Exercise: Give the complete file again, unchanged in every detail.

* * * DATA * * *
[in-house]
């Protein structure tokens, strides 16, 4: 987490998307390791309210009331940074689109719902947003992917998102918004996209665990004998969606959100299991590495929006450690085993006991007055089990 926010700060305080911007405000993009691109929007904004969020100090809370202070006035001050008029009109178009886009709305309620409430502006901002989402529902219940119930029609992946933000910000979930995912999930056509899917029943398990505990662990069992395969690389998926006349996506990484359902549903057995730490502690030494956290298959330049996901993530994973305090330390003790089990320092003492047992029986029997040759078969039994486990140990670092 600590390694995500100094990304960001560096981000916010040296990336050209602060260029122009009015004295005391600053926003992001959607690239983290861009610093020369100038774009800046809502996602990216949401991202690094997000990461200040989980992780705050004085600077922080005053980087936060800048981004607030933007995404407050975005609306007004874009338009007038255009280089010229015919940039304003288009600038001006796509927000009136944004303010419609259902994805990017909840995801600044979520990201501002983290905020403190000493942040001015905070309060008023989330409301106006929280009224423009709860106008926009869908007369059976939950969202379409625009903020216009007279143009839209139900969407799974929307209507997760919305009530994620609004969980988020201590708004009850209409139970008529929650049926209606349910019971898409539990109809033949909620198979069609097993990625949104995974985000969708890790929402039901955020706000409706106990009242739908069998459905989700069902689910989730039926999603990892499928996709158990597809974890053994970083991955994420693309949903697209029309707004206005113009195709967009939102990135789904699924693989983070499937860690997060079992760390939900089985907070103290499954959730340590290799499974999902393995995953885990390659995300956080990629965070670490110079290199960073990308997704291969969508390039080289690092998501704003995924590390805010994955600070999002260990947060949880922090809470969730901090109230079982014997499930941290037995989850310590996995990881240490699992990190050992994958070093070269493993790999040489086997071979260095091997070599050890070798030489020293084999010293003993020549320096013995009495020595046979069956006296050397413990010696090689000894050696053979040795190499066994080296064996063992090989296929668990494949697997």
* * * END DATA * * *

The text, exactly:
[in-house]
């Protein structure tokens, strides 16, 4: 987490998307390791309210009331940074689109719902947003992917998102918004996209665990004998969606959100299991590495929006450690085993006991007055089990 926010700060305080911007405000993009691109929007904004969020100090809370202070006035001050008029009109178009886009709305309620409430502006901002989402529902219940119930029609992946933000910000979930995912999930056509899917029943398990505990662990069992395969690389998926006349996506990484359902549903057995730490502690030494956290298959330049996901993530994973305090330390003790089990320092003492047992029986029997040759078969039994486990140990670092 600590390694995500100094990304960001560096981000916010040296990336050209602060260029122009009015004295005391600053926003992001959607690239983290861009610093020369100038774009800046809502996602990216949401991202690094997000990461200040989980992780705050004085600077922080005053980087936060800048981004607030933007995404407050975005609306007004874009338009007038255009280089010229015919940039304003288009600038001006796509927000009136944004303010419609259902994805990017909840995801600044979520990201501002983290905020403190000493942040001015905070309060008023989330409301106006929280009224423009709860106008926009869908007369059976939950969202379409625009903020216009007279143009839209139900969407799974929307209507997760919305009530994620609004969980988020201590708004009850209409139970008529929650049926209606349910019971898409539990109809033949909620198979069609097993990625949104995974985000969708890790929402039901955020706000409706106990009242739908069998459905989700069902689910989730039926999603990892499928996709158990597809974890053994970083991955994420693309949903697209029309707004206005113009195709967009939102990135789904699924693989983070499937860690997060079992760390939900089985907070103290499954959730340590290799499974999902393995995953885990390659995300956080990629965070670490110079290199960073990308997704291969969508390039080289690092998501704003995924590390805010994955600070999002260990947060949880922090809470969730901090109230079982014997499930941290037995989850310590996995990881240490699992990190050992994958070093070269493993790999040489086997071979260095091997070599050890070798030489020293084999010293003993020549320096013995009495020595046979069956006296050397413990010696090689000894050696053979040795190499066994080296064996063992090989296929668990494949697997």